Immediately, a debate ensued over which delegates should be allowed to participate in the Convention: Gen. John Jay Jackson of Wood County suggested seating all northwestern Virginians, but John S. Carlile insisted that only those who had been legitimately appointed by their constituencies be allowed to participate.
He was a leader in the anti-secession movement, and was prominent in the Wheeling Convention of June 1861.

Waitman T. Willey

Waitman Willey
Waitman T. Willey responded to Carlile's plan by saying that it was "triple treason" — treason against the state of Virginia, the United States, and the Confederacy.
Although conservative (and a slaveowner), Willey actively participated at the First Wheeling Convention, which ultimately led to West Virginia statehood (although Willey had been among those who blocked John S. Carlile's proposal for immediate statehood).

Mason Mathews

Delegate Mason Mathews from Greenbrier County instead attended the Virginia General Assembly in Confederate Richmond.
By 1863, the Confederate army had been driven from the area and Unionist organizing had led to the formation of the Union State of West Virginia, with Greenbrier County among those counties comprising the new state.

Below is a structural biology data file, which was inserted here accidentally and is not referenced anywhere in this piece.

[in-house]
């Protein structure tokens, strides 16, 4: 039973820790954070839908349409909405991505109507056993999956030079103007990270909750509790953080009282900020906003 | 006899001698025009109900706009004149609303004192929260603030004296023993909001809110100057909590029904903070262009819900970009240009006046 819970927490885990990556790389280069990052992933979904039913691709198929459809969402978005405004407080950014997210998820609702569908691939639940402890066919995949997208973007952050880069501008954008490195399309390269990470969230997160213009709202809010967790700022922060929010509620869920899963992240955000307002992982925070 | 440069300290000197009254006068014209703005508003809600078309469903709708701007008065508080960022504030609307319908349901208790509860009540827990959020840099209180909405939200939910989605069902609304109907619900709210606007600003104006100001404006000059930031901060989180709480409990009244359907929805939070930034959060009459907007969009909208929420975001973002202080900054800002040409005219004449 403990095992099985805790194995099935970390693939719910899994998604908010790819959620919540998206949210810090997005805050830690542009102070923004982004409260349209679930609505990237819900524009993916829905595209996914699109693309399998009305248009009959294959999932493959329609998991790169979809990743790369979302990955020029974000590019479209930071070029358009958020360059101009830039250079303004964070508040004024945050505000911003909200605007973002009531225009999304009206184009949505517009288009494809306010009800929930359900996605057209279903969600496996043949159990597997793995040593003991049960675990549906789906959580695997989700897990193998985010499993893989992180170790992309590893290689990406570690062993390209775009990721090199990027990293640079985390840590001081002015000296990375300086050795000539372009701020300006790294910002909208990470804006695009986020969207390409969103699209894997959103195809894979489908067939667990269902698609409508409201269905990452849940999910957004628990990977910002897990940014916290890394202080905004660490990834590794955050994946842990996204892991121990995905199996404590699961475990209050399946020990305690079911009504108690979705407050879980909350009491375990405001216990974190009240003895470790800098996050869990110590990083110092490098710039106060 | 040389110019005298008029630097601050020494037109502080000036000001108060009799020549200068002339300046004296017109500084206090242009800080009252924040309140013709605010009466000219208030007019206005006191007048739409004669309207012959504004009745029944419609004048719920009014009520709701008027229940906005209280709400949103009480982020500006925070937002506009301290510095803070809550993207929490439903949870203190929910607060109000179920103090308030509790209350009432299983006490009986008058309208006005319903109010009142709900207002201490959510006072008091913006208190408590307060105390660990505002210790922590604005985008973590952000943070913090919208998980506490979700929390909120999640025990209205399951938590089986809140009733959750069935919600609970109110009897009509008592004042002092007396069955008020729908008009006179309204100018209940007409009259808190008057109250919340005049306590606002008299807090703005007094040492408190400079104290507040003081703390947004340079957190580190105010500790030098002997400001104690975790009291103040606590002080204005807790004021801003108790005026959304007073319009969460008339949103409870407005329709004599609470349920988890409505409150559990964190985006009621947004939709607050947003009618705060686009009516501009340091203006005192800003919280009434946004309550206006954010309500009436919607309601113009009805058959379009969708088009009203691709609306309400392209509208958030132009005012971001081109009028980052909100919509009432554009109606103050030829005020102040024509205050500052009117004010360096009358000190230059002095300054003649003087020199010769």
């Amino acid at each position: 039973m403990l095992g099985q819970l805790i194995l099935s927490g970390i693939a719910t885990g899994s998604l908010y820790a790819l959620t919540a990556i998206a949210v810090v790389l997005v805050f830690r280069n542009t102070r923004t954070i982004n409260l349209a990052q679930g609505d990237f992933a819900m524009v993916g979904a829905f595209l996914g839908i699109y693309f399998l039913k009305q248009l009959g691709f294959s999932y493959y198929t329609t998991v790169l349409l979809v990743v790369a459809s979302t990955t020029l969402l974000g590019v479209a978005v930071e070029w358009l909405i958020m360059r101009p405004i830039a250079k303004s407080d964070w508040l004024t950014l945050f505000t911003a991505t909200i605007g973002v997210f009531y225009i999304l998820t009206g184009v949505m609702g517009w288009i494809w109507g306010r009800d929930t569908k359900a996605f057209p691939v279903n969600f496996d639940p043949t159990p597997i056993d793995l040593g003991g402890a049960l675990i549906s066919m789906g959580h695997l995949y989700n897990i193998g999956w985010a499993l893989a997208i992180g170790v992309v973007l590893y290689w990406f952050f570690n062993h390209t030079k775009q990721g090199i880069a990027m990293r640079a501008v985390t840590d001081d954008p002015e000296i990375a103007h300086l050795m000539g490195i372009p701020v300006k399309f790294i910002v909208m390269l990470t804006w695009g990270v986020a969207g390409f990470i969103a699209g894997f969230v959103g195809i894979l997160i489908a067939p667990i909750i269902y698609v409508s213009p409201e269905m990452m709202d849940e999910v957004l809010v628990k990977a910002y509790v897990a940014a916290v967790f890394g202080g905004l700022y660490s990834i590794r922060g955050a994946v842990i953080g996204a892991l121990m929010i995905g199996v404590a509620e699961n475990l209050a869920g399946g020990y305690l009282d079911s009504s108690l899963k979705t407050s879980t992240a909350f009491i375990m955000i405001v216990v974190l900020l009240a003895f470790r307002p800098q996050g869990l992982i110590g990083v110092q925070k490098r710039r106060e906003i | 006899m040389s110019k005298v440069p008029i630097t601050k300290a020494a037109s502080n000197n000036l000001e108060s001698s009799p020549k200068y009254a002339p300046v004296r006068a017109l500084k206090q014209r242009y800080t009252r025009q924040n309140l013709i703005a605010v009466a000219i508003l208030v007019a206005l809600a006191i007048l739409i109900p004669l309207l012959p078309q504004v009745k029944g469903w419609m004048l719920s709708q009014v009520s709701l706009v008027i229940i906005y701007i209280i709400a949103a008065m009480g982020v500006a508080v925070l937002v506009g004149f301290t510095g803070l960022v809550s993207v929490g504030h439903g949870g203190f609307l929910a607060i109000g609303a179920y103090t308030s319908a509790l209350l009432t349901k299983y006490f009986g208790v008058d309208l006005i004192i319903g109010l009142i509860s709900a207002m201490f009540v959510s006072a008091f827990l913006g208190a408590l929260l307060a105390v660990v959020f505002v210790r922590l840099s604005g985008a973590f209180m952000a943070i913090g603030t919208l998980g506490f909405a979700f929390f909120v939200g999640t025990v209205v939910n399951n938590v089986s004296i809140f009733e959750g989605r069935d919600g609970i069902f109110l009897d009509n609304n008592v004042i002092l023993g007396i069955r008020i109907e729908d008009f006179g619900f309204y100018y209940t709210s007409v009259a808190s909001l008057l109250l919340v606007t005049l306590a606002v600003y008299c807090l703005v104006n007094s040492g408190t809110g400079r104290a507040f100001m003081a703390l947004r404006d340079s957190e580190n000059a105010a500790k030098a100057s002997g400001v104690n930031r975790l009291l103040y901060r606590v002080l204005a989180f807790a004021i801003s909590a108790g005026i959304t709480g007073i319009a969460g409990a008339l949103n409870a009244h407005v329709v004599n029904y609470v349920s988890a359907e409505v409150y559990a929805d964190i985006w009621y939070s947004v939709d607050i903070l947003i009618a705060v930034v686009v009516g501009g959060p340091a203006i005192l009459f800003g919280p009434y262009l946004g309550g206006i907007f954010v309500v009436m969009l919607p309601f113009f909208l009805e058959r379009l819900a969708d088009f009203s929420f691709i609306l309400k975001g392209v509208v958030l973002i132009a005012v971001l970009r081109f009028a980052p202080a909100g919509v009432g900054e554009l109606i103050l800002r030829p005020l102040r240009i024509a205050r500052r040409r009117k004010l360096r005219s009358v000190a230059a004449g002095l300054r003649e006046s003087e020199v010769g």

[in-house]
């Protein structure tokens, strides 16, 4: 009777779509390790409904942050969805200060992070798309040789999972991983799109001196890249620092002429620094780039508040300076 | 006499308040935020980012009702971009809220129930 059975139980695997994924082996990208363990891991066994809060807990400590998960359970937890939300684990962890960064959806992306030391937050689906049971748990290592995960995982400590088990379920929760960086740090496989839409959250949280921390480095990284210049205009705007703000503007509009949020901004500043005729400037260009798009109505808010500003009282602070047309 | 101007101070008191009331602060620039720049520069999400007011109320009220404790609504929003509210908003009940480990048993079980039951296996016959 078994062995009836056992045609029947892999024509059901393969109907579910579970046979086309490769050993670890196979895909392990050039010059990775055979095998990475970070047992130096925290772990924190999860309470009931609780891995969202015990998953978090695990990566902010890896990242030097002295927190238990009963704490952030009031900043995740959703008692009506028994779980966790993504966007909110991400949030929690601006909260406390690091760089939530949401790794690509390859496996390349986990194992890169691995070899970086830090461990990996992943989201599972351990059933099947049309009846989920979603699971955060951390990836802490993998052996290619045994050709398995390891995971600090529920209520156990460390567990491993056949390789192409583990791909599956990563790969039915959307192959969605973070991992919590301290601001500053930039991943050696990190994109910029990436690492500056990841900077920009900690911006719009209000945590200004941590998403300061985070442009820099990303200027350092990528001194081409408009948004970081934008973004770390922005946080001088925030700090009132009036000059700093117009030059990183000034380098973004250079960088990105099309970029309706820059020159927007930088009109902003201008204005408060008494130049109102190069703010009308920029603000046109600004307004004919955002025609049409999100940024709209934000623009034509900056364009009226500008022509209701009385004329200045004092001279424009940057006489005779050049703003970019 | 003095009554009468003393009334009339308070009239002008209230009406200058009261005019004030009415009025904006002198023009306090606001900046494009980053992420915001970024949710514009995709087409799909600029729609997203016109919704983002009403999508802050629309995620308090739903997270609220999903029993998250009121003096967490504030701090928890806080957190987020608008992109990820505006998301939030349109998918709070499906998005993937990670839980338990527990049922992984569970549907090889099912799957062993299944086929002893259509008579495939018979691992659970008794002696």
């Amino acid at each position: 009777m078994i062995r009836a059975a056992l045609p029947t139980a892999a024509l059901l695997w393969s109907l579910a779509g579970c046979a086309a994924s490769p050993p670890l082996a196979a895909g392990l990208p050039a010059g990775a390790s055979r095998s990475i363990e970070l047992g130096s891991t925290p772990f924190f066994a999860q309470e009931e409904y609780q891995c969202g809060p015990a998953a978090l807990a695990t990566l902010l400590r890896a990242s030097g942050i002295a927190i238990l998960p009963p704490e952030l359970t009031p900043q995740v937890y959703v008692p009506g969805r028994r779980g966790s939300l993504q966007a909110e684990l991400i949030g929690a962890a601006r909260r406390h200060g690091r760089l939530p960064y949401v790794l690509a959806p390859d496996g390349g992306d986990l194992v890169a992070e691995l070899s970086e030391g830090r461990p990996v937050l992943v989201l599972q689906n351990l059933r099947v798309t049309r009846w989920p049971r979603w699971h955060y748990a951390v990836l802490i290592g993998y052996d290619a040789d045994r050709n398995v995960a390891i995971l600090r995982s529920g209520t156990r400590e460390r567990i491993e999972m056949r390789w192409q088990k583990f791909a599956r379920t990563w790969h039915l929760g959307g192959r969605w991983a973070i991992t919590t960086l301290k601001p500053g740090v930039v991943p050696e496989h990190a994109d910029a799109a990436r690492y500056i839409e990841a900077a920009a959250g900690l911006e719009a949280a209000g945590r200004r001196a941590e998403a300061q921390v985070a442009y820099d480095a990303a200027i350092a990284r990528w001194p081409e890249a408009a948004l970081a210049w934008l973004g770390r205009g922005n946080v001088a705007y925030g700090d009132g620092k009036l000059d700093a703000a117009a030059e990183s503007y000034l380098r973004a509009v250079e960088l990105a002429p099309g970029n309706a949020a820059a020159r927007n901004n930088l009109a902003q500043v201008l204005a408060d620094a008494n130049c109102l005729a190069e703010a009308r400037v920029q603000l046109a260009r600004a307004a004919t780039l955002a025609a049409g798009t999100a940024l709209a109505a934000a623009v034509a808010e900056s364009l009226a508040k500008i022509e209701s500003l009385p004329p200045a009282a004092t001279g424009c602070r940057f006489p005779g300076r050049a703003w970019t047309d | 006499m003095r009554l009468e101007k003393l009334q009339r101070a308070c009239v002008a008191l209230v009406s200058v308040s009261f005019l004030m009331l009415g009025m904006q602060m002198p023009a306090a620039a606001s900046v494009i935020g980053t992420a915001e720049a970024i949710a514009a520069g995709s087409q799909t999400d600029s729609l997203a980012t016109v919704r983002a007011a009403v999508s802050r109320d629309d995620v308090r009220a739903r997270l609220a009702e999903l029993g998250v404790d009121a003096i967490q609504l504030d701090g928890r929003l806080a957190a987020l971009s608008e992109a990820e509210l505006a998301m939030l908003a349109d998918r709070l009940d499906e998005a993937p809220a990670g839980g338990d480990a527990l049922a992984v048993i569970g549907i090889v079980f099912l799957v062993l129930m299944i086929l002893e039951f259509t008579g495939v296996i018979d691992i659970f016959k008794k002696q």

Peter G. Van Winkle

Van Winkle
After Virginia seceded from the Union, much to the distress of many in its northwestern corner, Wood County voters elected Van Winkle to the second Wheeling Convention in 1861.

William B. Zinn

William B. Zinn, who had represented Preston County many times in the Virginia General Assembly, was elected chairman.
After the Virginia Secession Convention of 1861 voted to secede from the Union over the vehement opposition of Preston County's delegates, Brown and James C. McGrew, Zinn became one of the Preston County leaders who attended the first Wheeling Convention in May 1861.

Alexander Scott Withers

Withers, Alexander Scott
Alexander Scott Withers, delegate for Lewis County at the First Convention
Alexander Scott Withers (12 October 1792, near Warrenton, Virginia – 23 January 1865, near Parkersburg, West Virginia) was a Virginia lawyer, planter, magistrate, teacher and delegate to the First Wheeling Convention (1861) establishing the state of West Virginia.

John Hawxhurst